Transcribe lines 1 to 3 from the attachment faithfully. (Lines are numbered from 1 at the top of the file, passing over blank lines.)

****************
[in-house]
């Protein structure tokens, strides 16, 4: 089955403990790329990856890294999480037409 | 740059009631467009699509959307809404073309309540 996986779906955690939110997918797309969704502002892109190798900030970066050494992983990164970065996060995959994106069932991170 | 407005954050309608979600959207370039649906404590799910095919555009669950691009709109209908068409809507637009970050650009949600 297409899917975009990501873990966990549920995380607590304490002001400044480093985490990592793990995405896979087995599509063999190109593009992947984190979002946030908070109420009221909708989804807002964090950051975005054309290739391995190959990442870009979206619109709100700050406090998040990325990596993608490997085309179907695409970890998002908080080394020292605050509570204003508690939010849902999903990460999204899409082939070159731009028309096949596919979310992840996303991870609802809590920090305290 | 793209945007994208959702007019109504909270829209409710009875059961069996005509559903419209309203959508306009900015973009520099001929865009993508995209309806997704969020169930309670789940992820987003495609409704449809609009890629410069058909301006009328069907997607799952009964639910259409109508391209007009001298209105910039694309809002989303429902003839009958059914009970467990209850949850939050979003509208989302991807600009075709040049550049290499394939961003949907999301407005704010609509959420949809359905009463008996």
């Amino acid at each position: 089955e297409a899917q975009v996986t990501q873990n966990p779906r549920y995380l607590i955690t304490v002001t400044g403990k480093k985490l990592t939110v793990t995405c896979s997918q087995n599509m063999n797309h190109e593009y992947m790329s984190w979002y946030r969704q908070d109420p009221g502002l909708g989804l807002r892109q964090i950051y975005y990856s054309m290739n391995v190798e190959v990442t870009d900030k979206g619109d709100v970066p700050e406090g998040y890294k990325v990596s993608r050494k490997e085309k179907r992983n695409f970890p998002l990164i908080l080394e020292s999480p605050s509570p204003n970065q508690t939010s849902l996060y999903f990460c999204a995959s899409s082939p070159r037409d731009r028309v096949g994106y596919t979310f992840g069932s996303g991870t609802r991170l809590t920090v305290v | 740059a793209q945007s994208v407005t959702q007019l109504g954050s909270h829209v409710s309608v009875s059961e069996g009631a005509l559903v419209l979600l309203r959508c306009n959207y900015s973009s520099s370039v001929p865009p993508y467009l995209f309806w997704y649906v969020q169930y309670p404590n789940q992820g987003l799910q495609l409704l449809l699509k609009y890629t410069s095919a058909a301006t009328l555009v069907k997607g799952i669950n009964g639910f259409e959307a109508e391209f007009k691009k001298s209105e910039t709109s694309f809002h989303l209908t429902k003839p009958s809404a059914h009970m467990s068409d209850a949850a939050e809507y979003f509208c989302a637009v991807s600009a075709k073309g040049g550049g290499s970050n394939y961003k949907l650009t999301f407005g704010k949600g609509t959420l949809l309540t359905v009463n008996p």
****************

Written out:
[in-house]
């Protein structure tokens, strides 16, 4: 089955403990790329990856890294999480037409 | 740059009631467009699509959307809404073309309540 996986779906955690939110997918797309969704502002892109190798900030970066050494992983990164970065996060995959994106069932991170 | 407005954050309608979600959207370039649906404590799910095919555009669950691009709109209908068409809507637009970050650009949600 297409899917975009990501873990966990549920995380607590304490002001400044480093985490990592793990995405896979087995599509063999190109593009992947984190979002946030908070109420009221909708989804807002964090950051975005054309290739391995190959990442870009979206619109709100700050406090998040990325990596993608490997085309179907695409970890998002908080080394020292605050509570204003508690939010849902999903990460999204899409082939070159731009028309096949596919979310992840996303991870609802809590920090305290 | 793209945007994208959702007019109504909270829209409710009875059961069996005509559903419209309203959508306009900015973009520099001929865009993508995209309806997704969020169930309670789940992820987003495609409704449809609009890629410069058909301006009328069907997607799952009964639910259409109508391209007009001298209105910039694309809002989303429902003839009958059914009970467990209850949850939050979003509208989302991807600009075709040049550049290499394939961003949907999301407005704010609509959420949809359905009463008996």
């Amino acid at each position: 089955e297409a899917q975009v996986t990501q873990n966990p779906r549920y995380l607590i955690t304490v002001t400044g403990k480093k985490l990592t939110v793990t995405c896979s997918q087995n599509m063999n797309h190109e593009y992947m790329s984190w979002y946030r969704q908070d109420p009221g502002l909708g989804l807002r892109q964090i950051y975005y990856s054309m290739n391995v190798e190959v990442t870009d900030k979206g619109d709100v970066p700050e406090g998040y890294k990325v990596s993608r050494k490997e085309k179907r992983n695409f970890p998002l990164i908080l080394e020292s999480p605050s509570p204003n970065q508690t939010s849902l996060y999903f990460c999204a995959s899409s082939p070159r037409d731009r028309v096949g994106y596919t979310f992840g069932s996303g991870t609802r991170l809590t920090v305290v | 740059a793209q945007s994208v407005t959702q007019l109504g954050s909270h829209v409710s309608v009875s059961e069996g009631a005509l559903v419209l979600l309203r959508c306009n959207y900015s973009s520099s370039v001929p865009p993508y467009l995209f309806w997704y649906v969020q169930y309670p404590n789940q992820g987003l799910q495609l409704l449809l699509k609009y890629t410069s095919a058909a301006t009328l555009v069907k997607g799952i669950n009964g639910f259409e959307a109508e391209f007009k691009k001298s209105e910039t709109s694309f809002h989303l209908t429902k003839p009958s809404a059914h009970m467990s068409d209850a949850a939050e809507y979003f509208c989302a637009v991807s600009a075709k073309g040049g550049g290499s970050n394939y961003k949907l650009t999301f407005g704010k949600g609509t959420l949809l309540t359905v009463n008996p």